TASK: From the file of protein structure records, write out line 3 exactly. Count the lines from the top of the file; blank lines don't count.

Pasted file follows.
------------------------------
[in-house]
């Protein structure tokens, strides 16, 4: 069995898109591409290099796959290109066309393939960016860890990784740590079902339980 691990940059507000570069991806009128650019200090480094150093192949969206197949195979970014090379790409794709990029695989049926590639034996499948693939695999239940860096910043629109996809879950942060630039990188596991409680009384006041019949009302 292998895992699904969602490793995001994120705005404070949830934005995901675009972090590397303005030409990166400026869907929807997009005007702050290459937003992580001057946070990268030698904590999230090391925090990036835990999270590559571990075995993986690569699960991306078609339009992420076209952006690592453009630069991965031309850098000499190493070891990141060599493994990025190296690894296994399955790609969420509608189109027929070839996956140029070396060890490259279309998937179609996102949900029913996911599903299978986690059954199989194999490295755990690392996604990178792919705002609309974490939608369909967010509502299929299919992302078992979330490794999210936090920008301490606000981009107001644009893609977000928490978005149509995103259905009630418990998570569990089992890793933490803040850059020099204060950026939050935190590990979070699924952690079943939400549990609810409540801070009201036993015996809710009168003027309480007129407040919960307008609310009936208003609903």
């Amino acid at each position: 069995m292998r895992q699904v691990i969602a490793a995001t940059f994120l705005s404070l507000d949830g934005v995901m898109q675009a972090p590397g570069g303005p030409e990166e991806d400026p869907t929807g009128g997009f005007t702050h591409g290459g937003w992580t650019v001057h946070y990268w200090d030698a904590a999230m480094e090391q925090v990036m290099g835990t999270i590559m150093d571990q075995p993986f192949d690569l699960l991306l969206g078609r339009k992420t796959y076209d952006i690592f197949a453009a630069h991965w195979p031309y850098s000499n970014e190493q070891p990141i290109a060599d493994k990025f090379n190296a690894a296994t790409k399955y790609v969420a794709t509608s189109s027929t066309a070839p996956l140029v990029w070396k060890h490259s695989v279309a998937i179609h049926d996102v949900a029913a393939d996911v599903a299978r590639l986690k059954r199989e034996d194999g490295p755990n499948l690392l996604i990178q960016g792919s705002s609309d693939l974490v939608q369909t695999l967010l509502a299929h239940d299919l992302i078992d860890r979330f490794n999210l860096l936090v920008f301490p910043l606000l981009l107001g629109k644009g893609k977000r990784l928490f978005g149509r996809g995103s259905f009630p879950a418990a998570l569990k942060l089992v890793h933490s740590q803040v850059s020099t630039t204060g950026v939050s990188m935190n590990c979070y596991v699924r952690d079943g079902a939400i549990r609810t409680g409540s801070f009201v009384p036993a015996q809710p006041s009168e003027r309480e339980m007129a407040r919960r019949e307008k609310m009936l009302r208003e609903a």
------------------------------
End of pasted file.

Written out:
């Amino acid at each position: 069995m292998r895992q699904v691990i969602a490793a995001t940059f994120l705005s404070l507000d949830g934005v995901m898109q675009a972090p590397g570069g303005p030409e990166e991806d400026p869907t929807g009128g997009f005007t702050h591409g290459g937003w992580t650019v001057h946070y990268w200090d030698a904590a999230m480094e090391q925090v990036m290099g835990t999270i590559m150093d571990q075995p993986f192949d690569l699960l991306l969206g078609r339009k992420t796959y076209d952006i690592f197949a453009a630069h991965w195979p031309y850098s000499n970014e190493q070891p990141i290109a060599d493994k990025f090379n190296a690894a296994t790409k399955y790609v969420a794709t509608s189109s027929t066309a070839p996956l140029v990029w070396k060890h490259s695989v279309a998937i179609h049926d996102v949900a029913a393939d996911v599903a299978r590639l986690k059954r199989e034996d194999g490295p755990n499948l690392l996604i990178q960016g792919s705002s609309d693939l974490v939608q369909t695999l967010l509502a299929h239940d299919l992302i078992d860890r979330f490794n999210l860096l936090v920008f301490p910043l606000l981009l107001g629109k644009g893609k977000r990784l928490f978005g149509r996809g995103s259905f009630p879950a418990a998570l569990k942060l089992v890793h933490s740590q803040v850059s020099t630039t204060g950026v939050s990188m935190n590990c979070y596991v699924r952690d079943g079902a939400i549990r609810t409680g409540s801070f009201v009384p036993a015996q809710p006041s009168e003027r309480e339980m007129a407040r919960r019949e307008k609310m009936l009302r208003e609903a």